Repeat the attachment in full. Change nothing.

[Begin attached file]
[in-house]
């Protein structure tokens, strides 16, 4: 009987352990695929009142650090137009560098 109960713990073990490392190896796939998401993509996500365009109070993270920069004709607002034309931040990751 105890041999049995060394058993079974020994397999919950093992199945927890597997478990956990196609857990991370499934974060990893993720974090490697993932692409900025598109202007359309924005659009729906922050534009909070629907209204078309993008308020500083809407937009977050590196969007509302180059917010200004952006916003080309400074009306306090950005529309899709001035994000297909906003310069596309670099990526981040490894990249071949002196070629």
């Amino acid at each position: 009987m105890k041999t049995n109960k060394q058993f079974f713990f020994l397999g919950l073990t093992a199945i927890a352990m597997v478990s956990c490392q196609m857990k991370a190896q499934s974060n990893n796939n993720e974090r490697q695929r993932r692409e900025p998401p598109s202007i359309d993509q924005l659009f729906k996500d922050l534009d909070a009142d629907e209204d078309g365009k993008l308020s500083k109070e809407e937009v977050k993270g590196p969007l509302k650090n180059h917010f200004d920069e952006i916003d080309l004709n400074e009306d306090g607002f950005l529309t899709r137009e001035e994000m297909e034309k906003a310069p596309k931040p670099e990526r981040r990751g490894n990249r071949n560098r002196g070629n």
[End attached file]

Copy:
[in-house]
């Protein structure tokens, strides 16, 4: 009987352990695929009142650090137009560098 109960713990073990490392190896796939998401993509996500365009109070993270920069004709607002034309931040990751 105890041999049995060394058993079974020994397999919950093992199945927890597997478990956990196609857990991370499934974060990893993720974090490697993932692409900025598109202007359309924005659009729906922050534009909070629907209204078309993008308020500083809407937009977050590196969007509302180059917010200004952006916003080309400074009306306090950005529309899709001035994000297909906003310069596309670099990526981040490894990249071949002196070629």
């Amino acid at each position: 009987m105890k041999t049995n109960k060394q058993f079974f713990f020994l397999g919950l073990t093992a199945i927890a352990m597997v478990s956990c490392q196609m857990k991370a190896q499934s974060n990893n796939n993720e974090r490697q695929r993932r692409e900025p998401p598109s202007i359309d993509q924005l659009f729906k996500d922050l534009d909070a009142d629907e209204d078309g365009k993008l308020s500083k109070e809407e937009v977050k993270g590196p969007l509302k650090n180059h917010f200004d920069e952006i916003d080309l004709n400074e009306d306090g607002f950005l529309t899709r137009e001035e994000m297909e034309k906003a310069p596309k931040p670099e990526r981040r990751g490894n990249r071949n560098r002196g070629n």